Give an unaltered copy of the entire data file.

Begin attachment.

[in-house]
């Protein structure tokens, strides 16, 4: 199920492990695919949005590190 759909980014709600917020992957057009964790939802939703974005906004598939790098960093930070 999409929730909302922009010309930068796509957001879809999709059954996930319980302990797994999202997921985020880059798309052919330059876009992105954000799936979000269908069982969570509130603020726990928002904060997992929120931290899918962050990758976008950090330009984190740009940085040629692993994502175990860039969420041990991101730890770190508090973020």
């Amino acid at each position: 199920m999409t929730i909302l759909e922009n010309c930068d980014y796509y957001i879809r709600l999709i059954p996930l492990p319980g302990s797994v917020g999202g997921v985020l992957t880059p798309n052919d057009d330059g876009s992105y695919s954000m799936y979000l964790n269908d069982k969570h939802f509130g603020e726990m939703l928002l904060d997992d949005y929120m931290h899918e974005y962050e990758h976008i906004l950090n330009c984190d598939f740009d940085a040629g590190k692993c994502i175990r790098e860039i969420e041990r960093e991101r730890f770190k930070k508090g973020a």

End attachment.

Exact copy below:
[in-house]
């Protein structure tokens, strides 16, 4: 199920492990695919949005590190 759909980014709600917020992957057009964790939802939703974005906004598939790098960093930070 999409929730909302922009010309930068796509957001879809999709059954996930319980302990797994999202997921985020880059798309052919330059876009992105954000799936979000269908069982969570509130603020726990928002904060997992929120931290899918962050990758976008950090330009984190740009940085040629692993994502175990860039969420041990991101730890770190508090973020």
């Amino acid at each position: 199920m999409t929730i909302l759909e922009n010309c930068d980014y796509y957001i879809r709600l999709i059954p996930l492990p319980g302990s797994v917020g999202g997921v985020l992957t880059p798309n052919d057009d330059g876009s992105y695919s954000m799936y979000l964790n269908d069982k969570h939802f509130g603020e726990m939703l928002l904060d997992d949005y929120m931290h899918e974005y962050e990758h976008i906004l950090n330009c984190d598939f740009d940085a040629g590190k692993c994502i175990r790098e860039i969420e041990r960093e991101r730890f770190k930070k508090g973020a």